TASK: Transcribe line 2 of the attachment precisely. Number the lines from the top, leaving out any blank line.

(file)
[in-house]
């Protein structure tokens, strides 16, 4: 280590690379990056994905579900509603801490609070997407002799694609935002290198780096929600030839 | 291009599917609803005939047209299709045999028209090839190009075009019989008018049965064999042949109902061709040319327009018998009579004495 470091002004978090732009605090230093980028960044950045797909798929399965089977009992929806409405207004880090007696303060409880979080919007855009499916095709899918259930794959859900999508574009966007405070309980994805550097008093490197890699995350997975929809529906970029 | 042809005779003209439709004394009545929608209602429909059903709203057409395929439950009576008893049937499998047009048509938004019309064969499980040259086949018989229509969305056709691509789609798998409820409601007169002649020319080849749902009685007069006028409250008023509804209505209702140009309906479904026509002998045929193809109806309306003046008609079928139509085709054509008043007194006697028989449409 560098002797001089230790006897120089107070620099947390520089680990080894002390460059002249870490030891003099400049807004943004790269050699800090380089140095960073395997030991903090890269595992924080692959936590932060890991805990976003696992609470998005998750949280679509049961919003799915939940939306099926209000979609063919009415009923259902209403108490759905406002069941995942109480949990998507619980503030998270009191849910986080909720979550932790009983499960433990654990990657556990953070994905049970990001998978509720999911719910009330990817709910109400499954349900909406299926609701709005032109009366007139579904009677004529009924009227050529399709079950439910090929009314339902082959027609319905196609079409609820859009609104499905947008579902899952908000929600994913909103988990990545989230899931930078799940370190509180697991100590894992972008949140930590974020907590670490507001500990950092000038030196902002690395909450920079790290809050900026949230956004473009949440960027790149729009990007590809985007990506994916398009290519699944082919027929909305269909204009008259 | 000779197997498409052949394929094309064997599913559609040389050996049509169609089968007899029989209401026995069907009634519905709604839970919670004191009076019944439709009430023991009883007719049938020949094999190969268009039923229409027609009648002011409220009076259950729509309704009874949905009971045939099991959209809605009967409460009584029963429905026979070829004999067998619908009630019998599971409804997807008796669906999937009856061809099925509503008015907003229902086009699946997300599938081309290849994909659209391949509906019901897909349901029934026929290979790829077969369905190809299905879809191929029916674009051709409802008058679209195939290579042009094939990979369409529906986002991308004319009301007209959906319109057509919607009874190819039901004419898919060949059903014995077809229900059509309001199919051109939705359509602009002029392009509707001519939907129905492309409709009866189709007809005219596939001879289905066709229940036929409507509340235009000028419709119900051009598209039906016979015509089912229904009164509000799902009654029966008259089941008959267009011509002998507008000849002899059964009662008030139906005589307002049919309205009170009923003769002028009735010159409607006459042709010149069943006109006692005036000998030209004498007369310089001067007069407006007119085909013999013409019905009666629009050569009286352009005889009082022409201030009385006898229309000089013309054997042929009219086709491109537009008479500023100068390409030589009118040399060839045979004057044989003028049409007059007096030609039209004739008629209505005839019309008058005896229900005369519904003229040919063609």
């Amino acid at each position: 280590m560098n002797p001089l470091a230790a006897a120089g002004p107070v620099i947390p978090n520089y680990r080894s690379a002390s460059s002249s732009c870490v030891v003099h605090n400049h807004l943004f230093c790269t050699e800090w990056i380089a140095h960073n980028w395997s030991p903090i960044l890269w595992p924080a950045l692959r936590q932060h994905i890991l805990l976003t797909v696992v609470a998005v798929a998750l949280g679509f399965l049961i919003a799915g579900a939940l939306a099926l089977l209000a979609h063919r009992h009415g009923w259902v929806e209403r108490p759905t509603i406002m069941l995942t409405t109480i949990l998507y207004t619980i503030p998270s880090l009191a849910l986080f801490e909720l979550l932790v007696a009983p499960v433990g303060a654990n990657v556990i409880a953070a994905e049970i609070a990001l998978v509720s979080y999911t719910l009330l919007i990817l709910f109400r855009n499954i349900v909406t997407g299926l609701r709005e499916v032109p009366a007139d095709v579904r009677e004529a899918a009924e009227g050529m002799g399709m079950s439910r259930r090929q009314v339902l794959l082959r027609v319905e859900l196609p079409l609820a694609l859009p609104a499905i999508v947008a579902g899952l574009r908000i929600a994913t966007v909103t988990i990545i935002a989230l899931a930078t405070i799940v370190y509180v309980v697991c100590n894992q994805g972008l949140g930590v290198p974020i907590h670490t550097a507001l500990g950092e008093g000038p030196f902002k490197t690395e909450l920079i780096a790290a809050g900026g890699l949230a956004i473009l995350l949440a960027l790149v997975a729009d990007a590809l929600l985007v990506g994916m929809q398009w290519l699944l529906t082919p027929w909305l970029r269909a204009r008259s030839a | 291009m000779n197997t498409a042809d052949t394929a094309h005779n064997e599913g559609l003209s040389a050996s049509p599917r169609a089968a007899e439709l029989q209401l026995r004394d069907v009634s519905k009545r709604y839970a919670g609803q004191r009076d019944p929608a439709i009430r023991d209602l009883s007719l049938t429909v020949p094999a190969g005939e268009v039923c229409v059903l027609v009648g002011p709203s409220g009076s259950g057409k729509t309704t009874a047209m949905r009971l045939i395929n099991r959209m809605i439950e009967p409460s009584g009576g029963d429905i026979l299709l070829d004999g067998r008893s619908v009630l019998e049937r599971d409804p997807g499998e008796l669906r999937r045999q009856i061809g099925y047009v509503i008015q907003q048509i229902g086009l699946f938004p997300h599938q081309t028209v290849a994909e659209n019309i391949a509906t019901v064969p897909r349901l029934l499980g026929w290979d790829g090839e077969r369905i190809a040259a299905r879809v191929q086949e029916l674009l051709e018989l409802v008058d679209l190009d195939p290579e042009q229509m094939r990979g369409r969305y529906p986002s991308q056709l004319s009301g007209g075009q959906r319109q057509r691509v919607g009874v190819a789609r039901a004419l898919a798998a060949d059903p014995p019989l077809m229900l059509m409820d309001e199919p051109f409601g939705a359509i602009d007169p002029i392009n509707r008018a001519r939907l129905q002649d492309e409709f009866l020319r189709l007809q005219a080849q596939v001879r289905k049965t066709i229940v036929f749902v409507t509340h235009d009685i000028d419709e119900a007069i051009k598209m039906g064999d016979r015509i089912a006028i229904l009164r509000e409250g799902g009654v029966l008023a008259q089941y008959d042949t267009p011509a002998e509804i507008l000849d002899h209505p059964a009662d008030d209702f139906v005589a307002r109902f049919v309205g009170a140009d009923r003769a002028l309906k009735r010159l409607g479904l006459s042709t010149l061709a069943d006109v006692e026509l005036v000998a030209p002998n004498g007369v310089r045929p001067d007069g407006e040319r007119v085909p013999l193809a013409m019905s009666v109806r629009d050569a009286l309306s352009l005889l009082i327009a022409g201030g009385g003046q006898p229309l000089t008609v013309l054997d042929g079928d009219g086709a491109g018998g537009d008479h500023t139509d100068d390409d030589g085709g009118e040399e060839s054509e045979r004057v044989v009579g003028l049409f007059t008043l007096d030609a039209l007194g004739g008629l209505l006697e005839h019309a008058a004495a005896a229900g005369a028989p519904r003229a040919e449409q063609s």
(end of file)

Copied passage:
């Protein structure tokens, strides 16, 4: 280590690379990056994905579900509603801490609070997407002799694609935002290198780096929600030839 | 291009599917609803005939047209299709045999028209090839190009075009019989008018049965064999042949109902061709040319327009018998009579004495 470091002004978090732009605090230093980028960044950045797909798929399965089977009992929806409405207004880090007696303060409880979080919007855009499916095709899918259930794959859900999508574009966007405070309980994805550097008093490197890699995350997975929809529906970029 | 042809005779003209439709004394009545929608209602429909059903709203057409395929439950009576008893049937499998047009048509938004019309064969499980040259086949018989229509969305056709691509789609798998409820409601007169002649020319080849749902009685007069006028409250008023509804209505209702140009309906479904026509002998045929193809109806309306003046008609079928139509085709054509008043007194006697028989449409 560098002797001089230790006897120089107070620099947390520089680990080894002390460059002249870490030891003099400049807004943004790269050699800090380089140095960073395997030991903090890269595992924080692959936590932060890991805990976003696992609470998005998750949280679509049961919003799915939940939306099926209000979609063919009415009923259902209403108490759905406002069941995942109480949990998507619980503030998270009191849910986080909720979550932790009983499960433990654990990657556990953070994905049970990001998978509720999911719910009330990817709910109400499954349900909406299926609701709005032109009366007139579904009677004529009924009227050529399709079950439910090929009314339902082959027609319905196609079409609820859009609104499905947008579902899952908000929600994913909103988990990545989230899931930078799940370190509180697991100590894992972008949140930590974020907590670490507001500990950092000038030196902002690395909450920079790290809050900026949230956004473009949440960027790149729009990007590809985007990506994916398009290519699944082919027929909305269909204009008259 | 000779197997498409052949394929094309064997599913559609040389050996049509169609089968007899029989209401026995069907009634519905709604839970919670004191009076019944439709009430023991009883007719049938020949094999190969268009039923229409027609009648002011409220009076259950729509309704009874949905009971045939099991959209809605009967409460009584029963429905026979070829004999067998619908009630019998599971409804997807008796669906999937009856061809099925509503008015907003229902086009699946997300599938081309290849994909659209391949509906019901897909349901029934026929290979790829077969369905190809299905879809191929029916674009051709409802008058679209195939290579042009094939990979369409529906986002991308004319009301007209959906319109057509919607009874190819039901004419898919060949059903014995077809229900059509309001199919051109939705359509602009002029392009509707001519939907129905492309409709009866189709007809005219596939001879289905066709229940036929409507509340235009000028419709119900051009598209039906016979015509089912229904009164509000799902009654029966008259089941008959267009011509002998507008000849002899059964009662008030139906005589307002049919309205009170009923003769002028009735010159409607006459042709010149069943006109006692005036000998030209004498007369310089001067007069407006007119085909013999013409019905009666629009050569009286352009005889009082022409201030009385006898229309000089013309054997042929009219086709491109537009008479500023100068390409030589009118040399060839045979004057044989003028049409007059007096030609039209004739008629209505005839019309008058005896229900005369519904003229040919063609």